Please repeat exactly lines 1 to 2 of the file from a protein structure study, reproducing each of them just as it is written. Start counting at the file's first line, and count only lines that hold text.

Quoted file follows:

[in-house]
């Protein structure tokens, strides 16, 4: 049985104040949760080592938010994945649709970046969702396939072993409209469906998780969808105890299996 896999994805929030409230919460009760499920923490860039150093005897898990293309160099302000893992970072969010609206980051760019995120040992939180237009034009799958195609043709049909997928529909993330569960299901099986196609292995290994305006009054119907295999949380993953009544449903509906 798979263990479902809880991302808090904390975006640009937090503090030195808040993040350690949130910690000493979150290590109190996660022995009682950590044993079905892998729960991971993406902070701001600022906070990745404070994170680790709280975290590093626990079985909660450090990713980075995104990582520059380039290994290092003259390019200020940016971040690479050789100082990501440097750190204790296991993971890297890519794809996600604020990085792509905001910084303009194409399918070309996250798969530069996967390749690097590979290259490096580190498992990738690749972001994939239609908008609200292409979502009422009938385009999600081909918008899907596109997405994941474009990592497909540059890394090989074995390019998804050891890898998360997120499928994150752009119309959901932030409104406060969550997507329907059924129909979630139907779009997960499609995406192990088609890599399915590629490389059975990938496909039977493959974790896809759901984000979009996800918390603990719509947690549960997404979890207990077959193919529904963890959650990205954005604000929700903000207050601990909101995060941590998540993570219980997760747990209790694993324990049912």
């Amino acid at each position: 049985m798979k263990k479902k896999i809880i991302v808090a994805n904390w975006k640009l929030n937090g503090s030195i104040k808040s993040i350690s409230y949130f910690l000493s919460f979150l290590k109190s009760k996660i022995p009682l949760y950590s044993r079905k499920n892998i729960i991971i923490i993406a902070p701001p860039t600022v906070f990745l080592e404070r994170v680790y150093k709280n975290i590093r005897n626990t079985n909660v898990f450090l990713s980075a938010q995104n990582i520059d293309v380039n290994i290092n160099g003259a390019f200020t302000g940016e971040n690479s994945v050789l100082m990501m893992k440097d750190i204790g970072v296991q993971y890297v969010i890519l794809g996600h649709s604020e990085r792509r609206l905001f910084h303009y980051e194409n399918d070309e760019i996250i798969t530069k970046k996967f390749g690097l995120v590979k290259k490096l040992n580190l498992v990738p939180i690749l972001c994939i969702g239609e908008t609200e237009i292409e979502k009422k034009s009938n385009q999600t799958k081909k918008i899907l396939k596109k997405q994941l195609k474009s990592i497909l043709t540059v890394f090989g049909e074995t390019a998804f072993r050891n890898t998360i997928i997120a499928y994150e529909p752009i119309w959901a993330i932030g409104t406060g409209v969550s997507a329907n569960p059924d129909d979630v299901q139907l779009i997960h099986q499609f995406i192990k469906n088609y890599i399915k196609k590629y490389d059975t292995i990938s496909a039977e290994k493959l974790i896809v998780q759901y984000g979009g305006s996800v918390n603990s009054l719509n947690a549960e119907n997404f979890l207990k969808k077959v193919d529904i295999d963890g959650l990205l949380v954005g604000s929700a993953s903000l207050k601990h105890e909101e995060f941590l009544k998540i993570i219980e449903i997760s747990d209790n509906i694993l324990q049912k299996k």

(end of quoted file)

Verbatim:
[in-house]
């Protein structure tokens, strides 16, 4: 049985104040949760080592938010994945649709970046969702396939072993409209469906998780969808105890299996 896999994805929030409230919460009760499920923490860039150093005897898990293309160099302000893992970072969010609206980051760019995120040992939180237009034009799958195609043709049909997928529909993330569960299901099986196609292995290994305006009054119907295999949380993953009544449903509906 798979263990479902809880991302808090904390975006640009937090503090030195808040993040350690949130910690000493979150290590109190996660022995009682950590044993079905892998729960991971993406902070701001600022906070990745404070994170680790709280975290590093626990079985909660450090990713980075995104990582520059380039290994290092003259390019200020940016971040690479050789100082990501440097750190204790296991993971890297890519794809996600604020990085792509905001910084303009194409399918070309996250798969530069996967390749690097590979290259490096580190498992990738690749972001994939239609908008609200292409979502009422009938385009999600081909918008899907596109997405994941474009990592497909540059890394090989074995390019998804050891890898998360997120499928994150752009119309959901932030409104406060969550997507329907059924129909979630139907779009997960499609995406192990088609890599399915590629490389059975990938496909039977493959974790896809759901984000979009996800918390603990719509947690549960997404979890207990077959193919529904963890959650990205954005604000929700903000207050601990909101995060941590998540993570219980997760747990209790694993324990049912």